For two hours and 13 minutes there was nothing to choose between Novak Djokovic and Andy Murray as they thrilled the crowd in Melbourne with another pulsating final clash.
Slowly but surely, however, the world number one reminded everyone why he is so hard to beat, as his epic defensive skills ground Murray down into an exhausted wreck.
There was little more Murray could do as he sought to become the first player to win his second Grand Slam title immediately after winning his first.
The Scot will perhaps rue getting worked up over the little details: serving a double fault at a crucial time in the second set tie-break after becoming distracted by a feather falling on to the court, for example, or getting irritated with the crowd late in the third set for calling out between first and second serves.
In the end, Djokovic just looked as though he could continue on in the same vein for hours more, while exhaustion was etched over Murray’s face for much of the last set and a half.
Okay, so the Serb had an extra day to recover after his semi-final, courtesy of playing in the top half of the draw. And okay, so Djokovic crushed David Ferrer in straight sets in that semi-final while Murray only had 48 hours to recover after being pushed to five gruelling sets by Roger Federer.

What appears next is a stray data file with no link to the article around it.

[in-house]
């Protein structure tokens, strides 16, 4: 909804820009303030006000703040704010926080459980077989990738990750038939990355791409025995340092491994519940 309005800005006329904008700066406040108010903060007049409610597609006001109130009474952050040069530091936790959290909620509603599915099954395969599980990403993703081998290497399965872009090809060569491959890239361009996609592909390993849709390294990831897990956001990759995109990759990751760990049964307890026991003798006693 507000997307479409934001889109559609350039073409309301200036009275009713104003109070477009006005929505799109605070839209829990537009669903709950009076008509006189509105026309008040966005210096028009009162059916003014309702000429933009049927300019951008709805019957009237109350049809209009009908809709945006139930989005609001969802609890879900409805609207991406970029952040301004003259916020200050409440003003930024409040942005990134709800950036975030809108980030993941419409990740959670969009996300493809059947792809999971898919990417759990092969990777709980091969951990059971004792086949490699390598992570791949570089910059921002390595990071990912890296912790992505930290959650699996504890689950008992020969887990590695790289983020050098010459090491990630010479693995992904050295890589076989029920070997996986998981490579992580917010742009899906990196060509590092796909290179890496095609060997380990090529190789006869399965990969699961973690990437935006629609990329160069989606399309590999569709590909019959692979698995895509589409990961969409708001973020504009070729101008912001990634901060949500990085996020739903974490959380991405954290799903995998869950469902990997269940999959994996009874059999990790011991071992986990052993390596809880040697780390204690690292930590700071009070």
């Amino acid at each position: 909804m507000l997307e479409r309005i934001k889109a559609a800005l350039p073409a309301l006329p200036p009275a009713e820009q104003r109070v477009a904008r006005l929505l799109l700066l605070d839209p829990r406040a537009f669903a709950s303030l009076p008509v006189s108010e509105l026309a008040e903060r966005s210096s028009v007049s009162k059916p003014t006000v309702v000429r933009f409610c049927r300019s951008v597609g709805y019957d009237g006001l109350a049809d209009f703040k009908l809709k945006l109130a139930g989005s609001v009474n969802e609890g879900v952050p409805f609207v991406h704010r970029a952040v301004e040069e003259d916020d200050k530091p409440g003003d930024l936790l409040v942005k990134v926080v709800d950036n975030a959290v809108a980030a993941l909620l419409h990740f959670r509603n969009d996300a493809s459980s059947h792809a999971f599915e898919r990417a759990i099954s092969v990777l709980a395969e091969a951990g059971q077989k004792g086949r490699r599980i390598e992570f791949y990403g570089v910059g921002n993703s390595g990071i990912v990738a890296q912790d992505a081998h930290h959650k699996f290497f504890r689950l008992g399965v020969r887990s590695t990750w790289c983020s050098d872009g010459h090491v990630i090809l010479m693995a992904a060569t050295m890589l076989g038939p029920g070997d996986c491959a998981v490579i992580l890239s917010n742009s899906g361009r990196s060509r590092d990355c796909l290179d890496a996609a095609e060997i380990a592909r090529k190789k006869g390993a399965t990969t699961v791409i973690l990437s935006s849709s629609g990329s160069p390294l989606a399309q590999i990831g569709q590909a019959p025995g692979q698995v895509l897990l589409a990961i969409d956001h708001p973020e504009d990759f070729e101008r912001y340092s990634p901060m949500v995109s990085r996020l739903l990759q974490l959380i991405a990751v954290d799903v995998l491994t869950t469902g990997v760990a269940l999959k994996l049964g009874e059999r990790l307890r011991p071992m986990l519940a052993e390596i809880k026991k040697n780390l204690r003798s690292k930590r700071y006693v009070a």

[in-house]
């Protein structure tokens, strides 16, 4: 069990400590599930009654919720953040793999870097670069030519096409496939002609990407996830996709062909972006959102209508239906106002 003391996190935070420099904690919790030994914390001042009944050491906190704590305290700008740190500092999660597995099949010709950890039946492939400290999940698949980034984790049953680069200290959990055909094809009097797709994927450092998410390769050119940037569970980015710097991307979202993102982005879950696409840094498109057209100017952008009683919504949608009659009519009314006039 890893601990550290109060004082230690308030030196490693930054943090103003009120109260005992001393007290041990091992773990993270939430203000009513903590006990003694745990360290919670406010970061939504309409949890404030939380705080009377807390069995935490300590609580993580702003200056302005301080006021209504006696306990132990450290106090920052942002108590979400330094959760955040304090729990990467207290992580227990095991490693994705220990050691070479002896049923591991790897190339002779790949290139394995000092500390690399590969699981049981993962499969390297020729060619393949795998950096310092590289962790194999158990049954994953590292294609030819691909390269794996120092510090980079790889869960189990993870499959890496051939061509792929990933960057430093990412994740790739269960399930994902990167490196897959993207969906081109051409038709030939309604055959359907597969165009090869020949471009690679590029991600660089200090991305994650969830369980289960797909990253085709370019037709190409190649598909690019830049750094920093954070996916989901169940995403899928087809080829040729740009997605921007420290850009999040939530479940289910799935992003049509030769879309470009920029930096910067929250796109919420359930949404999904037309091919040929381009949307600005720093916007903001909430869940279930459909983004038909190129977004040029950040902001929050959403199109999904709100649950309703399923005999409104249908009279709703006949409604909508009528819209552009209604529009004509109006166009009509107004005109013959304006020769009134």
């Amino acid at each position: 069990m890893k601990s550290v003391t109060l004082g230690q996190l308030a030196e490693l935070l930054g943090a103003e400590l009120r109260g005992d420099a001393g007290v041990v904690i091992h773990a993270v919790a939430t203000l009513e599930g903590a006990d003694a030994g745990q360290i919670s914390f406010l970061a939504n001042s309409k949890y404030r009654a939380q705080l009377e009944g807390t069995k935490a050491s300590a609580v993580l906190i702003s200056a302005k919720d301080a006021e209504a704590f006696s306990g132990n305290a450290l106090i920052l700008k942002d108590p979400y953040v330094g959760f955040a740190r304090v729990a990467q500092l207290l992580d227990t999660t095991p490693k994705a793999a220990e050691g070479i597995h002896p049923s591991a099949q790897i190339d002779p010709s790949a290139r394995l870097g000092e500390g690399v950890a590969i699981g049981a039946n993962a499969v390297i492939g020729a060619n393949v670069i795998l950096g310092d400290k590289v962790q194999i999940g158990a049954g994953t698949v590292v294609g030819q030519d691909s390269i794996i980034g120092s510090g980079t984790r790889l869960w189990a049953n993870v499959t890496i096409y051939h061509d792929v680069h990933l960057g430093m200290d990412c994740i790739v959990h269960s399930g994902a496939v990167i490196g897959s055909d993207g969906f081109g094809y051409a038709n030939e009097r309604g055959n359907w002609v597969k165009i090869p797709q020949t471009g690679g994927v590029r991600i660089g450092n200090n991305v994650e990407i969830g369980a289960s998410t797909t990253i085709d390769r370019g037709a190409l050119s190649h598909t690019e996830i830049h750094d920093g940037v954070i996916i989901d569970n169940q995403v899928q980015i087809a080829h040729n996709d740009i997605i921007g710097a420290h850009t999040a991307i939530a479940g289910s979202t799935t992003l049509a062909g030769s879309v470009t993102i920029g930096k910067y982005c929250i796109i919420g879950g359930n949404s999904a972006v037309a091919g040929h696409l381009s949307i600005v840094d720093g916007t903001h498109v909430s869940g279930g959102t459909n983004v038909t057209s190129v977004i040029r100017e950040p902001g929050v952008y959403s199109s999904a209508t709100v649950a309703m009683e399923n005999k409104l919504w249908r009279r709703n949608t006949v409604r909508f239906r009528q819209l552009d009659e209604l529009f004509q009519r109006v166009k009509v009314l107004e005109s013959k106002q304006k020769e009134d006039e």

But that's the nature of Grand Slam tennis and Djokovic had been forced to recover from a five-set epic against Stanislas Wawrinka earlier in the tournament before taking on Tomas Berdych 48 hours later, while Andy Murray had barely been tested before that last four clash with Federer.
It was Djokovic who channelled his inner Energiser bunny, however, combining his boundless energy with metronomic ground-strokes and moments of such quality that the crowd gasped in delight regularly. Even Murray was left smiling in admiration at times.
Early in the first set Djokovic won a point despite falling over, almost bouncing back up off the court before going on to take the point with a backhand drop shot winner.
The eventual champion also came out on top of a 36-stroke rally, which really proved the turning point of the match, biding his time before producing a forehand winner out of nowhere that landed right in the corner of the court and left Murray stranded.
Murray was far from outplayed. He provided plenty of highlights, the kind of tennis that most people, pros included, can only dream of.
No, Murray was not outplayed like he was in his first four Grand Slam final defeats. More simply he was outlasted on the day, in much the same way he overcame Djokovic in the US Open final four months ago.
VIDEO OF THE DAY:
As if those two previous videos of Djokovic weren't enough, the Serb also displayed some enviable football skills during the match, taking the ball out of the air and nailing a left-footed volley!
PHOTO OF THE DAY:
Everyone loves a vaguely gross shot of someone’s foot, right? And so with that in mind, let’s finish the tournament with a photo of Murray’s blistered right foot receiving attention during the medical time-out at the end of the second set.